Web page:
In a landmark judgment in the case of National Association of Software and Service Companies vs Ajay Sood & Others, delivered in March, ‘05, the Delhi High Court declared `phishing’ on the internet to be an illegal act, entailing an injunction and recovery of damages.
Elaborating on the concept of ‘phishing’, in order to lay down a precedent in India, the court stated that it is a form of internet fraud where a person pretends to be a legitimate association, such as a bank or an insurance company in order to extract personal data from a customer such as access codes, passwords, etc. Personal data so collected by misrepresenting the identity of the legitimate party is commonly used for the collecting party’s advantage. court also stated, by way of an example, that typical phishing scams involve persons who pretend to represent online banks and siphon cash from e-banking accounts after conning consumers into handing over confidential banking details.
The Delhi HC stated that even though there is no specific legislation in India to penalise phishing, it held phishing to be an illegal act by defining it under Indian law as “a misrepresentation made in the course of trade leading to confusion as to the source and origin of the e-mail causing immense harm not only to the consumer but even to the person whose name, identity or password is misused.” The court held the act of phishing as passing off and tarnishing the plaintiff’s image.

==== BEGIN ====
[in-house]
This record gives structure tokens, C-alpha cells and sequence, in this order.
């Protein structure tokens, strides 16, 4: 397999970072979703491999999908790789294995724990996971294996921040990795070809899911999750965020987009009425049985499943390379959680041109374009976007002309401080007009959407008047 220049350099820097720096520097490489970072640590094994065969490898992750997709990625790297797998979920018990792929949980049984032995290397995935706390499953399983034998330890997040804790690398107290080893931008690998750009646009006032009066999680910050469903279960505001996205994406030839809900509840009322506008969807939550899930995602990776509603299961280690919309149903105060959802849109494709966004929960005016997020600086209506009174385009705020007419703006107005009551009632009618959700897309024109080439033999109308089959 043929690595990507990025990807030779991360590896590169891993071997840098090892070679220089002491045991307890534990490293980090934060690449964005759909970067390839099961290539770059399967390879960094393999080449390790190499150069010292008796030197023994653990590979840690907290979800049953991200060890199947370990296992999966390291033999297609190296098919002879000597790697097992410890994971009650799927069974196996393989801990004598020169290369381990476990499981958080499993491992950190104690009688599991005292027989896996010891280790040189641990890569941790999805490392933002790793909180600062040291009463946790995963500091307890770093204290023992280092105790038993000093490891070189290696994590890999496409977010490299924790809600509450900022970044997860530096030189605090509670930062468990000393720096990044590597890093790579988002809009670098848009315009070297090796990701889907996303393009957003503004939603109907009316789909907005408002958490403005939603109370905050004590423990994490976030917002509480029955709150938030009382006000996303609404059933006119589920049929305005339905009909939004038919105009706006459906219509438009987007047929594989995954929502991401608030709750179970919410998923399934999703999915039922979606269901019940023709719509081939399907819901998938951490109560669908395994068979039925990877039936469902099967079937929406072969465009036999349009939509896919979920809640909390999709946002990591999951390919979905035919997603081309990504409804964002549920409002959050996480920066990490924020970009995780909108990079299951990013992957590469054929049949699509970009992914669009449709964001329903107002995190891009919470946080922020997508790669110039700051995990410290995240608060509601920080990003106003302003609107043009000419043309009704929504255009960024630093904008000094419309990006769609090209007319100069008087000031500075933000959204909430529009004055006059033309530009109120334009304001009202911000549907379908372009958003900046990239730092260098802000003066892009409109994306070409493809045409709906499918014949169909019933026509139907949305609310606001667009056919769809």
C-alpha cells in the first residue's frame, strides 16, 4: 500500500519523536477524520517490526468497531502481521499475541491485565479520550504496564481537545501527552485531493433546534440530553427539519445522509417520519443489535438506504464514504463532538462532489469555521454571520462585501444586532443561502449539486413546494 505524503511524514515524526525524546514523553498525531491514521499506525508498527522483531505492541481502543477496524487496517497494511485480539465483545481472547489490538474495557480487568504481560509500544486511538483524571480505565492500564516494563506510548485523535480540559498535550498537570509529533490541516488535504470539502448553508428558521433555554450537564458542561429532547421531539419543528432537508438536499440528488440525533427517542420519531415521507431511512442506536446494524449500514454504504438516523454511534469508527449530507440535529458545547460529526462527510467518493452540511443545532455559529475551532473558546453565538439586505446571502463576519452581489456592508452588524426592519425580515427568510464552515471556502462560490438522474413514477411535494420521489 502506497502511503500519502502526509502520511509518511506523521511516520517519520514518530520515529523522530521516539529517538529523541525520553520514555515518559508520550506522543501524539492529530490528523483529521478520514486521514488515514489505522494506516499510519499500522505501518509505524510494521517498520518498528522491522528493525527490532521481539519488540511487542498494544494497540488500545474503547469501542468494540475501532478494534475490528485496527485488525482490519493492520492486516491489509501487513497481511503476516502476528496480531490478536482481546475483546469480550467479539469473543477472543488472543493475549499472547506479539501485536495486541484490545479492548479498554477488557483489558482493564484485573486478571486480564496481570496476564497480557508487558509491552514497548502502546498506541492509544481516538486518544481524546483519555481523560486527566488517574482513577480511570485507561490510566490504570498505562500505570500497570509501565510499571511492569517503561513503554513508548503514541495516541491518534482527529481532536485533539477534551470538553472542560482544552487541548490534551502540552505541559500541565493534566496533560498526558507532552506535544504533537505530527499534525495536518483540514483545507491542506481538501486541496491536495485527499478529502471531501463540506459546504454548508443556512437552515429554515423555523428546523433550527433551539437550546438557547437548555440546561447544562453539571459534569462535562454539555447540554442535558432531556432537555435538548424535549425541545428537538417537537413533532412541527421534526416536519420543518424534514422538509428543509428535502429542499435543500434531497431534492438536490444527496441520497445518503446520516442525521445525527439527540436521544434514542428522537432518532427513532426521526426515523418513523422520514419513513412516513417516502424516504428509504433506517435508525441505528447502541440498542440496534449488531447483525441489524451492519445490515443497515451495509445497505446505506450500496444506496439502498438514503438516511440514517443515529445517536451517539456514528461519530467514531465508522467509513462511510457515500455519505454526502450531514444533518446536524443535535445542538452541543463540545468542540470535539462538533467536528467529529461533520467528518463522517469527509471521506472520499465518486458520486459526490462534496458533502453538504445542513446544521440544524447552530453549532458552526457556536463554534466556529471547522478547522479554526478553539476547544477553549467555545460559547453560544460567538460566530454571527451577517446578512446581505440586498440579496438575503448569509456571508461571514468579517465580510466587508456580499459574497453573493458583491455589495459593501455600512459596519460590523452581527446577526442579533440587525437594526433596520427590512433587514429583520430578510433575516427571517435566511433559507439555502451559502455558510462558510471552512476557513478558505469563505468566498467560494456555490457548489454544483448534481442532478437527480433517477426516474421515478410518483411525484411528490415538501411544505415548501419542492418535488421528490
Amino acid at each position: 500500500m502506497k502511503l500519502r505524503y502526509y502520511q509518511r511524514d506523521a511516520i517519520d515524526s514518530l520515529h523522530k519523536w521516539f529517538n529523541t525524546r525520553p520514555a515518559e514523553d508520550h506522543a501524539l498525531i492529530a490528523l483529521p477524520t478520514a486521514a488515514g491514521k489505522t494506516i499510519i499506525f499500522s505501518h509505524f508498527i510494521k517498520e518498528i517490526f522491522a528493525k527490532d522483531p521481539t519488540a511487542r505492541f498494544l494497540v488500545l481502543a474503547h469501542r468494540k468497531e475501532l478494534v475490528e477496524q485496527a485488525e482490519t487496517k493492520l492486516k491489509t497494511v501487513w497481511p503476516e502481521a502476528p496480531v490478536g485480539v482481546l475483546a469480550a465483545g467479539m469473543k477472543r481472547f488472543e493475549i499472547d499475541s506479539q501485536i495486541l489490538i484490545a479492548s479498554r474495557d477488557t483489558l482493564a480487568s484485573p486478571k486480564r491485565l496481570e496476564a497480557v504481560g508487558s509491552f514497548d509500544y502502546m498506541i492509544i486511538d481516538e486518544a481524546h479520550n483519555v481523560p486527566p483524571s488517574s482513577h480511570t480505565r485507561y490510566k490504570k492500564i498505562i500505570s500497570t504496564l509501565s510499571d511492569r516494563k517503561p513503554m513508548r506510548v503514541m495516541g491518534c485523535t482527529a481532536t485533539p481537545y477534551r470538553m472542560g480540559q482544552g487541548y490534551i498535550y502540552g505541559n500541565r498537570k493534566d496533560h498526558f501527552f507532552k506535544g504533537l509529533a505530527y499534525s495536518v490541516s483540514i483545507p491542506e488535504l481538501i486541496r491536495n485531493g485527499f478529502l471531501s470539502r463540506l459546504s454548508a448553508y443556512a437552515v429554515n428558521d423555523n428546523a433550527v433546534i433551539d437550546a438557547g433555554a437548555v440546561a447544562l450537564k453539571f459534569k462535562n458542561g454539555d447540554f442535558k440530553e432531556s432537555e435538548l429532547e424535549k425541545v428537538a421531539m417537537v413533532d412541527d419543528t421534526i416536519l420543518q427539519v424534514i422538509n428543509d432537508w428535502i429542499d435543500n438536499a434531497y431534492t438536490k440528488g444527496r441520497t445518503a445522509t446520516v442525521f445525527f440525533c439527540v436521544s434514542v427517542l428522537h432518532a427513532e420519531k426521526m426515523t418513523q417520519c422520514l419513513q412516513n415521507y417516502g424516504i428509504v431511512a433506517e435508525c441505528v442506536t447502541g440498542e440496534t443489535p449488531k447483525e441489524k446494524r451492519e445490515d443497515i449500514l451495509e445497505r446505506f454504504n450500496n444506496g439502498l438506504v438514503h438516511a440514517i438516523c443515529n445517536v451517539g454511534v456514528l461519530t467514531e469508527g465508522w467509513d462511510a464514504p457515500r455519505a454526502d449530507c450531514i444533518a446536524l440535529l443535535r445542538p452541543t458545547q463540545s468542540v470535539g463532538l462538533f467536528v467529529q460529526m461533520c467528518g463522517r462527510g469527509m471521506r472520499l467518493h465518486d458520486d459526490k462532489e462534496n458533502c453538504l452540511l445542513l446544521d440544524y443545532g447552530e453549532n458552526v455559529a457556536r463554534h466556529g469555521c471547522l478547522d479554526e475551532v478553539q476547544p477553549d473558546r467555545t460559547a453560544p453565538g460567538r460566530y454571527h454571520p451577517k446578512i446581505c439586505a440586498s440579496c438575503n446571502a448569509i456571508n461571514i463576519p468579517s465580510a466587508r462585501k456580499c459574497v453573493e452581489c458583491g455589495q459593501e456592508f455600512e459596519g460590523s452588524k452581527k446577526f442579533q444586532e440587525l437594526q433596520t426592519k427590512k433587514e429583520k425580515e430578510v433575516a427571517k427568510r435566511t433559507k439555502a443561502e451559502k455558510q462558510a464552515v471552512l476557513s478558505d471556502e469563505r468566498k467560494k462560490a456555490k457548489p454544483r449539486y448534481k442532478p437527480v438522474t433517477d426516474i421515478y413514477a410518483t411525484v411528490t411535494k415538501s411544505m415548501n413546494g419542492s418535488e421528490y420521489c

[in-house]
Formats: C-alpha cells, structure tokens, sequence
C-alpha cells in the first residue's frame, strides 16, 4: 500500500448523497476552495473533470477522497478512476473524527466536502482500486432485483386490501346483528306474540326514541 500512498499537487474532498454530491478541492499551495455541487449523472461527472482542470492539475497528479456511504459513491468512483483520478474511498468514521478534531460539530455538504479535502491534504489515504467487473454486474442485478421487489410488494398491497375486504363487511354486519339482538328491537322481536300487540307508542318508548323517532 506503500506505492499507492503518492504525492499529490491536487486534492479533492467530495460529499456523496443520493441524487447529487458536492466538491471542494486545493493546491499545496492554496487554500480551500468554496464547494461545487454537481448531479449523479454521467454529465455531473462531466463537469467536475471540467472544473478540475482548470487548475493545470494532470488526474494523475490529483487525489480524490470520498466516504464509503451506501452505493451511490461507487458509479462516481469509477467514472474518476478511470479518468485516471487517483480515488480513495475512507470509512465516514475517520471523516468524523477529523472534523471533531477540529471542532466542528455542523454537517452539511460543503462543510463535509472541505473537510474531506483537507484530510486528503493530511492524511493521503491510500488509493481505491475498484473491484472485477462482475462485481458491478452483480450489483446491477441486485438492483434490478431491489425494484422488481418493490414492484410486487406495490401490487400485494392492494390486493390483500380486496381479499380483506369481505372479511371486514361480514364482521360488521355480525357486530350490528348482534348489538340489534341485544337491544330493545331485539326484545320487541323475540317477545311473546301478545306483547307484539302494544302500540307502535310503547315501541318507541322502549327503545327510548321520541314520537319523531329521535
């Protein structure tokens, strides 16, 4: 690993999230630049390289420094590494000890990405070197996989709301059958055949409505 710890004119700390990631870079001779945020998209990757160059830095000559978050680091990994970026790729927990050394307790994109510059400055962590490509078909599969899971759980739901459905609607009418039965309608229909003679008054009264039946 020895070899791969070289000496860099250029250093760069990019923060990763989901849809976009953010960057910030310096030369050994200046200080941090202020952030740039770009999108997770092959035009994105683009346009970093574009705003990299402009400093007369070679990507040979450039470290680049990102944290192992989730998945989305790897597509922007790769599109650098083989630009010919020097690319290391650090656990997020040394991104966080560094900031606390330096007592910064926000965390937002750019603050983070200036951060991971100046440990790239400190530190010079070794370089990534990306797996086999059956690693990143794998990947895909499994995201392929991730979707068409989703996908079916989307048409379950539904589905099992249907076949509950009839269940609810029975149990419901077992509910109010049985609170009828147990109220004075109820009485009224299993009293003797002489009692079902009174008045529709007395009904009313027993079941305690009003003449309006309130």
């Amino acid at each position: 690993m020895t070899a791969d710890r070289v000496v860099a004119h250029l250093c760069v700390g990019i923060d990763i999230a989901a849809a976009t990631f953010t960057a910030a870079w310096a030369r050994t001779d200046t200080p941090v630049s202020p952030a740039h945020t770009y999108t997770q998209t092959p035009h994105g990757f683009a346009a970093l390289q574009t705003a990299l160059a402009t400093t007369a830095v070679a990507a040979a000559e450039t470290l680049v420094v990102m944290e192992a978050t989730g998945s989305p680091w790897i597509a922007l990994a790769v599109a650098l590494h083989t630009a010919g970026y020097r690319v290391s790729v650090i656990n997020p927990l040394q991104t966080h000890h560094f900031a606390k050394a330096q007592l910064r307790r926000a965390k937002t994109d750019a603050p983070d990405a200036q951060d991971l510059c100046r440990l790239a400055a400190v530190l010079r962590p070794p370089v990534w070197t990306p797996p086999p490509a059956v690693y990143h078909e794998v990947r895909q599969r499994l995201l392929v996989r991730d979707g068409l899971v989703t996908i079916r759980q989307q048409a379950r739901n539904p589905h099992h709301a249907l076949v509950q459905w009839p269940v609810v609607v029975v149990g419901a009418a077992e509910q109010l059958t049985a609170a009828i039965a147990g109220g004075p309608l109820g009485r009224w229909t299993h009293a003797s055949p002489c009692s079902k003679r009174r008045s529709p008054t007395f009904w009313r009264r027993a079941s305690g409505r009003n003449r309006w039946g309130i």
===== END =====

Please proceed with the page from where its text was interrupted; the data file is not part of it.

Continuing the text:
The plaintiff in this case was the National Association of Software and Service Companies (Nasscom), India’s premier software association.
The defendants were operating a placement agency involved in head-hunting and recruitment. In order to obtain personal data, which they could use for purposes of headhunting, the defendants composed and sent e-mails to third parties in the name of Nasscom.
The high court recognised the trademark rights of the plaintiff and passed an ex-parte adinterim injunction restraining the defendants from using the trade name or any other name
deceptively similar to Nasscom. The court further restrained the defendants from holding themselves out as being associates or a part of Nasscom.
The court appointed a commission to conduct a search at the defendants’ premises. Two hard disks of the computers from which the fraudulent e-mails were sent by the defendants to various parties were taken into custody by the local commissioner appointed by the court. The offending e-mails were then downloaded from the hard disks and presented as evidence in court.
During the progress of the case, it became clear that the defendants in whose names the offending e-mails were sent were fictitious identities created by an employee on defendants’ instructions, to avoid recognition and legal action. On discovery of this fraudulent act, the fictitious names were deleted from the array of parties as defendants in the case.
Subsequently, the defendants admitted their illegal acts and the parties settled the matter through the recording of a compromise in the suit proceedings. According to the terms of compromise, the defendants agreed to pay a sum of Rs1.6 million to the plaintiff as damages for violation of the plaintiff’s trademark rights. The court also ordered the hard disks seized from the defendants’ premises to be handed over to the plaintiff who would be the owner of the hard disks.
This case achieves clear milestones: It brings the act of “phishing” into the ambit of Indian laws even in the absence of specific legislation; It clears the misconception that there is no “damages culture” in India for violation of IP rights; This case reaffirms IP owners’ faith in the Indian judicial system’s ability and willingness to protect intangible property rights and send a strong message to IP owners that they can do business in India without sacrificing their IP rights.